## Grading guidelines for the second exam

### Background

The background that students should have in mind when they write answers is the following: the grader ALREADY knows the answers. Students should show that they know the answers, and, more importantly, know why what they write IS the answer: show the process. While, for example, there is generally available computer software that can compute derivatives of complicated formulas, there's not much software that can analyze complex situations using various reasoning techniques. Therefore the grader will be principally interested in seeing your methods of solution.

Arithmetic errors will be penalized in the following way: -1 for the first error, and -1 for any additional errors. But students will need to follow the consequences - that is, they aren't allow to just change their minds in the middle of a problem if their arithmetic errors have led to a more difficult situation to analyze than the correct one would have been!

Simplification is unnecessary unless specifically requested. So an answer which is (sqrt{3}+7)2 can be left that way instead of writing 52+14*sqrt{3} or the approximation 76.2487. The decimal number given is an approximation, and if an exact answer is requested, the approximation may be penalized. Sometimes (as in this exam) values of certain functions are supposed to be "simplified", such as in problem 2. The statements of the questions should be a guide to that. In other questions, algebraic manipulation of expressions is almost essential to success (for example, problem 4c).

Other methods than are given in the "official" answers may be good strategies for these problems so the answers presented are not the only valid solutions. Any correct solutions will be graded in a manner similar to what is described below.

### Discussion of grading for each problem

1. (17 POINTS)
In each case, 1 POINT off for minor errors, and 2 POINTS off for misuse of the chain/product/quotient rules. The last includes incorrect cancellations or combinations in and out of functions.
a) 5 POINTS
b) 5 POINTS
c) 7 POINTS (2 POINTS for successfully solving the differentiated equation for the derivative).

2. (17 POINTS)
a) 2 POINTS: just the answers.
b) 2 POINTS: again, just the answers, but as required by the statement of the problem.
c) 4 POINTS: 2 POINTS for the correct derivative, and 2 POINTS for detecting the root of G'(x) (1 POINT reserved for correct statement of the answer).
d) 4 POINTS: 2 POINTS for the correct second derivative (based on the student's first derivative) , and 2 POINTS for detecting the root of G''(x) (1 POINT reserved for correct statement of the answer).
e) 5 POINTS: 2 POINTS for the picture, and 3 POINTS for each labelled feature (the inflection point, the relative minimum, and the horizontal asymptote).

3. (16 POINTS)
2 POINTS for a picture (a picture need not be drawn -- if there is successful work in the problem, these points will be given), 1 POINT for the constraint, 1 POINT for the constraint solved for one variable, 2 POINTS for the objective function, 1 POINT for reducing the objective function to a function of one variable, 2 POINTS for differentiating the objective function correctly, 2 POINTS for finding out where the derivative is 0, 2 POINTS for explicitly substituting correctly and finding S and H, and, finally, 3 POINTS for some explanation of why the answer found provides a minimum area. I think this is a problem from the textbook.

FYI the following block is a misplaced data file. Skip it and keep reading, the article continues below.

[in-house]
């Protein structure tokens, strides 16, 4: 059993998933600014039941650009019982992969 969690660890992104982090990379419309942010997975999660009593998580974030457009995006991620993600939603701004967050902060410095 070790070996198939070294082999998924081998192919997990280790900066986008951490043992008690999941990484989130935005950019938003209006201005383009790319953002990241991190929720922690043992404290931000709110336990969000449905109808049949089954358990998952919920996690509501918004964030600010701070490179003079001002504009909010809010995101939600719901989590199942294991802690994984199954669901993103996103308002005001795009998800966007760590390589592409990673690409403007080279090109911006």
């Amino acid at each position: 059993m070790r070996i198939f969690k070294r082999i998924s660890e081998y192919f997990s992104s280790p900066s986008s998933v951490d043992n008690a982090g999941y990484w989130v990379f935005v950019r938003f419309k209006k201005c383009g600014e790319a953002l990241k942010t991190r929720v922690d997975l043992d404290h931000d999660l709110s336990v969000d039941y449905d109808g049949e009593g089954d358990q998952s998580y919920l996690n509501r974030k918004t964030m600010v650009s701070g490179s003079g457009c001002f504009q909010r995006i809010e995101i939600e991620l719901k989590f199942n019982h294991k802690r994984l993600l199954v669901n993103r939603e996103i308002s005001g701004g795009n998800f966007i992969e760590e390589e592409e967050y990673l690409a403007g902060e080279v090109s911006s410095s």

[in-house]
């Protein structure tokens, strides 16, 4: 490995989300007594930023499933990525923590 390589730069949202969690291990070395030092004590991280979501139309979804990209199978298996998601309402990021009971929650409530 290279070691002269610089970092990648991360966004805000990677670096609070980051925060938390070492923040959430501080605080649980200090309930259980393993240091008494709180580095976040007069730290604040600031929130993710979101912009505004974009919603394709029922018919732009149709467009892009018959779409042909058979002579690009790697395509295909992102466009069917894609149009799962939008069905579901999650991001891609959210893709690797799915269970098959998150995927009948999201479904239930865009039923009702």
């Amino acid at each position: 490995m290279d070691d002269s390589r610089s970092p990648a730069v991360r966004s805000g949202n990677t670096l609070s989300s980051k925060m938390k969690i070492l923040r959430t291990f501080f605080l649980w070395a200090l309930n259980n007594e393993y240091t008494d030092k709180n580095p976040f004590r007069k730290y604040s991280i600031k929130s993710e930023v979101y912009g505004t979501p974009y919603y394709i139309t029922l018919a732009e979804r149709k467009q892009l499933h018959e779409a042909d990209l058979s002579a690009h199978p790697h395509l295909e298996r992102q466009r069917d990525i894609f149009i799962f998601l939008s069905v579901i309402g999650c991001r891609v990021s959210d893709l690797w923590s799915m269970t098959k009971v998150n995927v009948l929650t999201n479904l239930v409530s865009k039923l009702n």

4. (22 POINTS)
a) 4 POINTS: 2 POINTS for the roots of F', and 1 POINT each for identifying where F'>0 and F'<0.
b) 4 POINTS: 1 POINT each for identifying each critical number (as to rel max or min or neither) and 1 POINT each for telling why. 0 POINTS for just giving the critical numbers which would duplicate what was earned in a).
c) 5 POINTS: 2 POINTS for a correct expression for F'' and 1 POINT each for roots of F''.
d) 3 POINTS: 1 POINT each for indentifying each of the two points of inflection, and 1 POINT for telling why they are points of inflection.
e) 6 POINTS: 3 POINTS for the picture, and 3 POINTS for identifying the two points of inflection and the relative minimum. Drawing this graph to show the essential features is not easy.

5. (15 POINTS)
7 POINTS for getting an area formula (2 POINTS of these for declaring a correct area formula for a triangle). 3 POINTS for finding the first derivative and the critical number for the area formula. 2 POINTS for giving the vertices of the triangle. 3 points for saying why the triangle found has maximum area.

6. (13 POINTS)
a) 3 POINTS for giving the correct formula.
b) 10 POINTS: 1 POINT for finding theta at the specified time. 4 POINTS for correctly differentiating the formula in a) with respect to time. 1 POINT for finding (sec theta) squared at the specified time, and 2 POINTS for computing the right hand side at that time. 1 POINT for solving for the requested derivative correctly, and 1 POINT for declaring that it is decreasing.

### Exam outcome

About 95 students took this exam. Several versions of this exam were given, with statistics for the versions fairly close. Overall, the mean grade achieved was 53.8, the median was 54, the standard deviation was 20.1, and the grades ranged from 6 to 94. It should be noted that the number of students attending lectures for this class since the first exam ranged from a low of 53 to a high of 76, with the mean attendance approximately 67. In other words, about two-thirds of the students usually came to class. Although "the management" believes this was an appropriate, thorough and (in some aspects) challenging exam, many students who participated did not seem to take advantage of every opportunity to learn.